The Vegan Vine Wines sponsor this article, but all opinions are my own.
Last Saturday I was the hostess of an intimate wine tasting at my house. It turned out great! Everyone enjoyed great wine and each other’s company.
I served wine — Sauvignon Blanc, Cabernet Sauvignon, and a Red table wine — The Vegan Vine Wine sourced from the Clos LaChance Estate Vineyards in San Martin, California. The Vegan Vine wine doesn’t use the common animal ingredients typically used in winemaking such as; gelatin, casein, isinglass, and albumen (egg whites).
Let me tell you about this wine. First, the vineyard is California Sustainable Winegrowing Alliance certified. Next, the wine is bottled in Eco-Glass, which means it’s 25% lighter than regular wine bottles. Plus, sponsoring the Vida Vegan Conference in Portland next month. Vegan businesses supporting other vegan business, that’s a lovely thing.
And the taste? I’ll get to the tasting notes in a minute.
An aside about animal-based fertilizer: When reading the promotion material about The Vegan Vine, I couldn’t help but notice that the grapes grow in soil with both mushroom compost and chicken manure from local farms.
Now, I realize this could come across as nitpicky but it still needs to be said: Using chicken manure for fertilizer is far from vegan. Hold on, stay with me. Let’s look at the vegan connection: Chicken manure (an animal byproduct) is only available due to the raising of chickens as food.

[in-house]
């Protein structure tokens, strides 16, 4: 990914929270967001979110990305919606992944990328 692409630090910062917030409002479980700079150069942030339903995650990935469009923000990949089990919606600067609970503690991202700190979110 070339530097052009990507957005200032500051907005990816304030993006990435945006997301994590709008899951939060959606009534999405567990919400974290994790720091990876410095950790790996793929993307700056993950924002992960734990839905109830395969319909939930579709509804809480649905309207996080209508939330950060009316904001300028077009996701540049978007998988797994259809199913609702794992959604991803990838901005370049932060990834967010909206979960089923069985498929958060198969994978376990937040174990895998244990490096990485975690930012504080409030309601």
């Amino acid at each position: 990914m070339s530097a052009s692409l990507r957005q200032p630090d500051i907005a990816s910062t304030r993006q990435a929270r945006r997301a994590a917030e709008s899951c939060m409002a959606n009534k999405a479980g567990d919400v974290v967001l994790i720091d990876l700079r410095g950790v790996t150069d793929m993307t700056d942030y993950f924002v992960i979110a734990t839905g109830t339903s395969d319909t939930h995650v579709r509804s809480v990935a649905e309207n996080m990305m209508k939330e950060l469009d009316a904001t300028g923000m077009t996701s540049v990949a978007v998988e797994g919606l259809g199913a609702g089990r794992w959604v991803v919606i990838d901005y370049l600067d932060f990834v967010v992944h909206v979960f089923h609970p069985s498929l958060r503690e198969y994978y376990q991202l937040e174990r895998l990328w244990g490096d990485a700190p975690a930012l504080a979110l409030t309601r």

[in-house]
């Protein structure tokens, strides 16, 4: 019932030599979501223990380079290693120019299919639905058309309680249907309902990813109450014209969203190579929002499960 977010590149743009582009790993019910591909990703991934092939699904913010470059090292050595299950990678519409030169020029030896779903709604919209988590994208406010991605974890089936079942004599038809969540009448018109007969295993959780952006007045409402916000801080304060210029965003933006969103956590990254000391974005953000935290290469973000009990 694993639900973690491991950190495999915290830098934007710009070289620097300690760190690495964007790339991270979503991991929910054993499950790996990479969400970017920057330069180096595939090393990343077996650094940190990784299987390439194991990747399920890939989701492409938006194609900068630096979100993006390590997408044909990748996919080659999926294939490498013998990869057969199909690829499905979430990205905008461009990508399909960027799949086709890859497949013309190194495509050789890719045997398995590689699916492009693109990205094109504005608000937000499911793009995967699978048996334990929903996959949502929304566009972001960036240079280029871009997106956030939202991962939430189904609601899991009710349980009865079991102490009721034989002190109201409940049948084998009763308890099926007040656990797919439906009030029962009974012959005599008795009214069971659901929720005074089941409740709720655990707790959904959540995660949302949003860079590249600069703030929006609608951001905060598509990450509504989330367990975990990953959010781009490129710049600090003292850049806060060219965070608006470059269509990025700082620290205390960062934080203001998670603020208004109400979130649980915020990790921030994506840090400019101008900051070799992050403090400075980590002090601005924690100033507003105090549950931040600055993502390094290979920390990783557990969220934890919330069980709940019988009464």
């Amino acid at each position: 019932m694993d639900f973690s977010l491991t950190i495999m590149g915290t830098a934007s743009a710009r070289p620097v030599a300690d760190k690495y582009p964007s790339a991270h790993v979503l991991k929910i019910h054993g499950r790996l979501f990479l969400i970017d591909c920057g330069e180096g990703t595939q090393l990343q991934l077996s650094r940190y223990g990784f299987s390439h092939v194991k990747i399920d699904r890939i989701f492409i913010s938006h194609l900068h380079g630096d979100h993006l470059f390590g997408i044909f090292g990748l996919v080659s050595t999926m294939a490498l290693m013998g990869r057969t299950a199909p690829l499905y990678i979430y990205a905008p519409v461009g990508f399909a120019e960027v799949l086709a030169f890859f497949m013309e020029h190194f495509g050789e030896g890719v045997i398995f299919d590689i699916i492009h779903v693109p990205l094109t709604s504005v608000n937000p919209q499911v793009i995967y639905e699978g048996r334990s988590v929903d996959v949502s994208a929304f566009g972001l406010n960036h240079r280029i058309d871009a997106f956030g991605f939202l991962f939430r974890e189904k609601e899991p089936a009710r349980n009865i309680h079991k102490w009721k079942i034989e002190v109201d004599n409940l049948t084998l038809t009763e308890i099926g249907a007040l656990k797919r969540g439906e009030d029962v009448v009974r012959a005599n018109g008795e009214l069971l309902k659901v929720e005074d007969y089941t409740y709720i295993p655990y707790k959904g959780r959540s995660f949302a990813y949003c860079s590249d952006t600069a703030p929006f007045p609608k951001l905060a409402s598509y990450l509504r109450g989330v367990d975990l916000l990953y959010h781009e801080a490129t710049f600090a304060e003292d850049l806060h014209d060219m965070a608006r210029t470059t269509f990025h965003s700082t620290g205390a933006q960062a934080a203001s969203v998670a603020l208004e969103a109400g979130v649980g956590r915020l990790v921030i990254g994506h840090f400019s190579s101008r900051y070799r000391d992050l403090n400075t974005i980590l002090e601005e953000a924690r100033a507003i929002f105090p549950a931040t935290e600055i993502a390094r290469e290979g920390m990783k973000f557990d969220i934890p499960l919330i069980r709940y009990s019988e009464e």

Should vegans avoid foods grown with animal fertilizers? In an ideal, vegan world, yes. Sadly, we don’t live in that world yet. It would be nearly impossible to avoid food grown with animal-based fertilizers unless you farmed the food yourself. That said, veganic gardening is a real thing, and it’s something vegans need to talk about and explore.
UPDATE 7/26/11: The Vegan Vine contacted me to let me know that they no longer use chicken manure as fertilizer. Excellent!
For my vegan wine tasting, I started by serving four different styles of dips on warm whole grain toast. Instead of using one of my own recipes, I decided to try some I had not used before. These Five Easy Dips from Kathy over at Healthy. Happy. Life. was just what I was looking for. I chose to make the mushroom, sweet potato, and black olive dip. For the last topping, I decided to make Bruschetta from the tomatoes and herbs from my garden.
For the most part, everyone loved the dips. The sweet potato dip is silky and smooth which was a nice contrast to the rich taste of the black olive dip. It’s just a fact that you can never go wrong with bruschetta, and it was true here too. The sole exception was the mushroom dip. We unanimously agreed that raw mushrooms are terrible in a dip. If I ever tried it again, I’d cook the mushrooms instead of leaving them raw.